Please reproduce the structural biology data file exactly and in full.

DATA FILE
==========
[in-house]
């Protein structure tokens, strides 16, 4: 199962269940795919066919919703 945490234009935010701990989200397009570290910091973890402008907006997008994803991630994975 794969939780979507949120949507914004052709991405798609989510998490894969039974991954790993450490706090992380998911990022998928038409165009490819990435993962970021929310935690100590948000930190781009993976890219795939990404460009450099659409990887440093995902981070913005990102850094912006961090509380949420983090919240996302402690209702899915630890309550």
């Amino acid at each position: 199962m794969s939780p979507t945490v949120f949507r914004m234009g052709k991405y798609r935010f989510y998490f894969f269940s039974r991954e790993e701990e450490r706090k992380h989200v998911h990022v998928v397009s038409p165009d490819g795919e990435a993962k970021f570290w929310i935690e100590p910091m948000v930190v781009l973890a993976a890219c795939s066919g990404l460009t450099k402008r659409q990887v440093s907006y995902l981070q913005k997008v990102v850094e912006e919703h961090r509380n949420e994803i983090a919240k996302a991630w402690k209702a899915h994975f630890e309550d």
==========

[in-house]
């Protein structure tokens, strides 16, 4: 199962269940795919066919919703 945490234009935010701990989200397009570290910091973890402008907006997008994803991630994975 794969939780979507949120949507914004052709991405798609989510998490894969039974991954790993450490706090992380998911990022998928038409165009490819990435993962970021929310935690100590948000930190781009993976890219795939990404460009450099659409990887440093995902981070913005990102850094912006961090509380949420983090919240996302402690209702899915630890309550």
């Amino acid at each position: 199962m794969s939780p979507t945490v949120f949507r914004m234009g052709k991405y798609r935010f989510y998490f894969f269940s039974r991954e790993e701990e450490r706090k992380h989200v998911h990022v998928v397009s038409p165009d490819g795919e990435a993962k970021f570290w929310i935690e100590p910091m948000v930190v781009l973890a993976a890219c795939s066919g990404l460009t450099k402008r659409q990887v440093s907006y995902l981070q913005k997008v990102v850094e912006e919703h961090r509380n949420e994803i983090a919240k996302a991630w402690k209702a899915h994975f630890e309550d």